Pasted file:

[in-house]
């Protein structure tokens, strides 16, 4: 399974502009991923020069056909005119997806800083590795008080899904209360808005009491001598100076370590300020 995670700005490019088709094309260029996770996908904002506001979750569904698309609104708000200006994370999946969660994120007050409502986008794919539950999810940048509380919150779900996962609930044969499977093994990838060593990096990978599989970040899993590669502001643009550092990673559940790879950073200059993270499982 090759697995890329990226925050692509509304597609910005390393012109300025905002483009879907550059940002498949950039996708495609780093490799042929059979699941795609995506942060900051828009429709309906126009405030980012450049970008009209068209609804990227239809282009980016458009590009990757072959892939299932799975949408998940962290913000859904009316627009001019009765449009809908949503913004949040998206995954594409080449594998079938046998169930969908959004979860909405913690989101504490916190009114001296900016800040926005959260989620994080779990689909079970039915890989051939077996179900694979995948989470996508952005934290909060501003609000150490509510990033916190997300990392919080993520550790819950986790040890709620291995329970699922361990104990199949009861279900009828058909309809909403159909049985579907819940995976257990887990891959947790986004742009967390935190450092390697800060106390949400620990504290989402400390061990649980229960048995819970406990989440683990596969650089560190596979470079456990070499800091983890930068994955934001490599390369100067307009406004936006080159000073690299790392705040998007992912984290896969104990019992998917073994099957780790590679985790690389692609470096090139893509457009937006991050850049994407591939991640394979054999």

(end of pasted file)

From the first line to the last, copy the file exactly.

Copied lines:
[in-house]
């Protein structure tokens, strides 16, 4: 399974502009991923020069056909005119997806800083590795008080899904209360808005009491001598100076370590300020 995670700005490019088709094309260029996770996908904002506001979750569904698309609104708000200006994370999946969660994120007050409502986008794919539950999810940048509380919150779900996962609930044969499977093994990838060593990096990978599989970040899993590669502001643009550092990673559940790879950073200059993270499982 090759697995890329990226925050692509509304597609910005390393012109300025905002483009879907550059940002498949950039996708495609780093490799042929059979699941795609995506942060900051828009429709309906126009405030980012450049970008009209068209609804990227239809282009980016458009590009990757072959892939299932799975949408998940962290913000859904009316627009001019009765449009809908949503913004949040998206995954594409080449594998079938046998169930969908959004979860909405913690989101504490916190009114001296900016800040926005959260989620994080779990689909079970039915890989051939077996179900694979995948989470996508952005934290909060501003609000150490509510990033916190997300990392919080993520550790819950986790040890709620291995329970699922361990104990199949009861279900009828058909309809909403159909049985579907819940995976257990887990891959947790986004742009967390935190450092390697800060106390949400620990504290989402400390061990649980229960048995819970406990989440683990596969650089560190596979470079456990070499800091983890930068994955934001490599390369100067307009406004936006080159000073690299790392705040998007992912984290896969104990019992998917073994099957780790590679985790690389692609470096090139893509457009937006991050850049994407591939991640394979054999």